In 1689, shortly after the accession of William & Mary the Toleration Act received the Royal Assent and the leading London Particular Baptists very soon convened a General Assembly to meet in London ‘to consider the state of the Interest’. In July 1689 a letter was sent to the churches, inviting them to a meeting in London to consider how to provide a better educated and adequately maintained ministry. This letter was signed by William Kiffin, Hanserd Knollys, John Harris, George Barrett, Benjamin Keach, Edward Man and Richard Adam. About 100 churches sent representatives who considered the various issues and made a number of proposals, but, largely through distrust of the London churches, the proposals for ministerial training and support ground to a halt.
From 1678, for 90 years, the Hollis family held the lease of the Pinners’ Hall and this was used regularly by various Baptist groups. Thomas Hollis (1634-1718) had moved to London and soon became very wealthy and he it was who first took the lease of the Hall. His son, also Thomas, became the first Trustee of the Particular Baptist Fund and one of its treasurers and benefactors.
Early in 1717 a group of influential ministers and laymen from London were convinced that they could do what the General Assembly had failed to achieve. They sent out a letter which proposed the raising of a Public Fund for the support and maintenance of honourable ministers, and to provide for a succession of such men. A meeting was held on 4th June 1717, and was successful. The following six churches subscribed a total of £910 to this new Particular Baptist Fund: the churches in Tallow Chandlers’ Hall, Little Wild Street, Devonshire Square, Horsleydown, Cripplegate and Fleur-de-Lis Yard. On 18th June 1717 there is a minute recording the appointment of three treasurers, and on 29th July a further minute authorised the purchase of an iron chest with three different locks. The keys of this chest were to be held by three keyholders, who were not to open the chest unless authonsed to do so by the Society. In addition, Trustees were appointed in whose names the various stocks and securities were to be held. By agreement with Mr Hollis, the chest was to be fixed in the Pinners’ Hall in the caretaker’s own room, and permission was given to hold their meetings in that Hall; both being rent free.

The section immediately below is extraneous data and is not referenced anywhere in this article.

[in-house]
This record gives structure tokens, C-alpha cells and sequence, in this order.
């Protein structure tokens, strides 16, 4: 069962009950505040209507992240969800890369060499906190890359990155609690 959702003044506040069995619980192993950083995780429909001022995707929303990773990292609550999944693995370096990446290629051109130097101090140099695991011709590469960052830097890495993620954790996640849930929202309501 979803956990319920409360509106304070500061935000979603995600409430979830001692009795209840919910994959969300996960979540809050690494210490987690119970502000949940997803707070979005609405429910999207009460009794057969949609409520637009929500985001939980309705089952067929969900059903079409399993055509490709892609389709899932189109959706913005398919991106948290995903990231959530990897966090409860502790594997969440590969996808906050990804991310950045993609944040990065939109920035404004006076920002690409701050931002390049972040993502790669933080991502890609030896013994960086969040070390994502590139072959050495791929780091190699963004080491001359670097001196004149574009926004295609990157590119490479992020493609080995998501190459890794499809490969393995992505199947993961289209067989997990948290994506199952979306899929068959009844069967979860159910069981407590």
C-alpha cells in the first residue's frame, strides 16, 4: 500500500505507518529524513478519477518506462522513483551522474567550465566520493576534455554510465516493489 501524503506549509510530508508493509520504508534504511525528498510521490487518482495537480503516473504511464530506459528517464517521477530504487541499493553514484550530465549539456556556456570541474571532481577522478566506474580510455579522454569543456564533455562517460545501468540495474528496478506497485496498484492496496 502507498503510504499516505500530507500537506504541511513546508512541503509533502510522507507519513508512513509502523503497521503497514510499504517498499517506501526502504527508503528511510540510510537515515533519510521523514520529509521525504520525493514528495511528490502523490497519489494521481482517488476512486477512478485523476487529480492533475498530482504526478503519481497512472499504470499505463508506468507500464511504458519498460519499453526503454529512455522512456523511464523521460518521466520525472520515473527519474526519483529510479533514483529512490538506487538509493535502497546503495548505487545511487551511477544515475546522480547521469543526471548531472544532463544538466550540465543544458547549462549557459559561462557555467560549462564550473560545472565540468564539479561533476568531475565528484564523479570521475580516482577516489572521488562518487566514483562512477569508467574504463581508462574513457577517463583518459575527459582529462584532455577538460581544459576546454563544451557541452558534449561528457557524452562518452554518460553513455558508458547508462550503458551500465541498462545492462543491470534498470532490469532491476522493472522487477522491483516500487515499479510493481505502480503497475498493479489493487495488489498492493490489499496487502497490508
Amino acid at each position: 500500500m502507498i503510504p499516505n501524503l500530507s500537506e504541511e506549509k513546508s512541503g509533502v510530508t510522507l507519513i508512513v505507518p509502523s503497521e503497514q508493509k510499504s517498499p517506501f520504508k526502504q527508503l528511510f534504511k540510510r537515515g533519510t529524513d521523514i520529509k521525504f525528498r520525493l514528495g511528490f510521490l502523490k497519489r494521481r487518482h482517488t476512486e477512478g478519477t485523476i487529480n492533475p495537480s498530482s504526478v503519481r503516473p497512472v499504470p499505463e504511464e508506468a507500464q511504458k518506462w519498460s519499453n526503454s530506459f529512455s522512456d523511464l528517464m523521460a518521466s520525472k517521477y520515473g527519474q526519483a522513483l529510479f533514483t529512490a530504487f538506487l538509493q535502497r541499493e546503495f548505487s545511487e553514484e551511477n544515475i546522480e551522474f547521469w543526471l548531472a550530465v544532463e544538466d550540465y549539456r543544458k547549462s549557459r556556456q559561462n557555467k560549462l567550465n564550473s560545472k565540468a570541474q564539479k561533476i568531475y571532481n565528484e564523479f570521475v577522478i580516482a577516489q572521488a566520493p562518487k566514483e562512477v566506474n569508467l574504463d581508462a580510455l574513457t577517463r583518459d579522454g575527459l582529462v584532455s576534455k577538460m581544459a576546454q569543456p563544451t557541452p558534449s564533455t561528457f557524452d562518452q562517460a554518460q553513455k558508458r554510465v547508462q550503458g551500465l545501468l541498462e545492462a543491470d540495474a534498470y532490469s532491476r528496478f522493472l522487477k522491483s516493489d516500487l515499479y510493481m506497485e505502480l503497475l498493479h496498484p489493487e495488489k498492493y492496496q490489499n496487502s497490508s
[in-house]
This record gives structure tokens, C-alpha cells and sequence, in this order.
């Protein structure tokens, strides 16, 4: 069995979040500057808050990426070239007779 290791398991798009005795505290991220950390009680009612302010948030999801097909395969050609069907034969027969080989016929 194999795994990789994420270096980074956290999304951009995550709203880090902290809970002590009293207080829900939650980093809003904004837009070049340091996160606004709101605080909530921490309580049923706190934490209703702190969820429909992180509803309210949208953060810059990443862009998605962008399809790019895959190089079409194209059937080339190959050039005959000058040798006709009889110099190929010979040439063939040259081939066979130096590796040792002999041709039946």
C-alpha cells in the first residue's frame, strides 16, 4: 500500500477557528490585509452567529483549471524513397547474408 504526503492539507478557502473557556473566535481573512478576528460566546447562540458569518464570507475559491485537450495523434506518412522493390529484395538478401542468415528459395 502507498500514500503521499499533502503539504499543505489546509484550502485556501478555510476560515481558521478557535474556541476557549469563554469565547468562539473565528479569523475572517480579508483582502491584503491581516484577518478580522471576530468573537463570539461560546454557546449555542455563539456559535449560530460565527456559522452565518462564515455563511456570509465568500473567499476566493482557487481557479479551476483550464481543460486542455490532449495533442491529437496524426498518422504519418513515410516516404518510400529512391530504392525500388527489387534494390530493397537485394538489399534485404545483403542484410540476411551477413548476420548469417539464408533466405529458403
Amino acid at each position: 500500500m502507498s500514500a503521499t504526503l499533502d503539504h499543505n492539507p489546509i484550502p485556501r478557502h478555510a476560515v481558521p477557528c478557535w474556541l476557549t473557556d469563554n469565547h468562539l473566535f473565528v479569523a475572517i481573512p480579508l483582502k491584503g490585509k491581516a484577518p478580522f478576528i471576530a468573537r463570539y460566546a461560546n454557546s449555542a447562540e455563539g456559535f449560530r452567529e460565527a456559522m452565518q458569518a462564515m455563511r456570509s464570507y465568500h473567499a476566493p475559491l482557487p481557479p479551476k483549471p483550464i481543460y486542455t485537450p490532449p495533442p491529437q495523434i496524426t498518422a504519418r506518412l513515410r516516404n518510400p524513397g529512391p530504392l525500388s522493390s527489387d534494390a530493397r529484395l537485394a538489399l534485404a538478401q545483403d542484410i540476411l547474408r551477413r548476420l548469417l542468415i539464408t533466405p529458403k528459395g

Mr Hollis suggested that a Declaration of Trust should be drawn up, but Counsel Mr Horsman advised that they were acting legally and no further action need be taken, and so far as is known no such Declaration was made. Rules were laid down for the distribution of their income, and no minister earning more than £25 per annum was to be considered for help. In fact, very few who applied for help were rejected, and frequently Mr Hollis personally doubled up what the Fund allocated. John Gill was one of the first beneficiaries, and later became one of its Managers.
Benjamin Keach, who possibly was the prime mover in the formation of the P.B.F., strongly disapproved of one of its regulations which specified ‘that it should be for the use and advantage of those churches only who go under the denomination of Particular Baptists’. So here we have an early indication of those for whose benefit the Fund was intended to operate.
On 2nd October 1722 the church at Wapping, Little Prescott Street, under the leadership of Clendon Dawkes, joined the Fund. The next two pastors were Samuel Wilson and Abraham Booth, who were both involved with the P.B.F. During their ministries well over £25,000 was subscribed to the Fund by various members. Joseph Ivimey said, “It is worthy of notice how greatly this single church has contributed … Let it not be forgotten that to the influence of the pastors of this church … the [Particular] Baptist Fund is chiefly indebted”. This church later moved to Commercial Street and then to Walthamstow, where it still meets today.
Right from the start the Fund was concerned with the education of preachers, and initially this was by way of making grants for the purchase of approved books. Most Baptist ministers down the years have received such a grant. In 1809 William Taylor purchased a property in Stepney to be used as a Baptist College, and he gave money to the P.B.F. to cover the running expenses. Dr William Newman of Bow was appointed as the Principal of the new Academy. The College later moved to Regents Park and then to Oxford, where it is known as Regents Park College of Oxford University, and still receives a regular grant from the P.B.F.
Today the Fund supports a number of pastors, whose stipend is below a reasonable level, and also provides pensions for retired ministers. Grants are made to Baptist Colleges, book grants to those completing their ministerial training, and also grants to those studying for further qualifications. There is also a substantial Loan Fund to help churches with the cost of building work on their chapels and manses. Many years ago a legacy was received to pay for a meal for Managers attending the meetings of the Fund, and this is still complied with at their half yearly meetings.
The Particular Baptist Fund still fulfils a valuable role in Baptist life. Particular Baptists would do well to interest themselves in the Fund, so that it can continue to play its full part in maintaining the understanding and proclamation of the doctrine of particular redemption.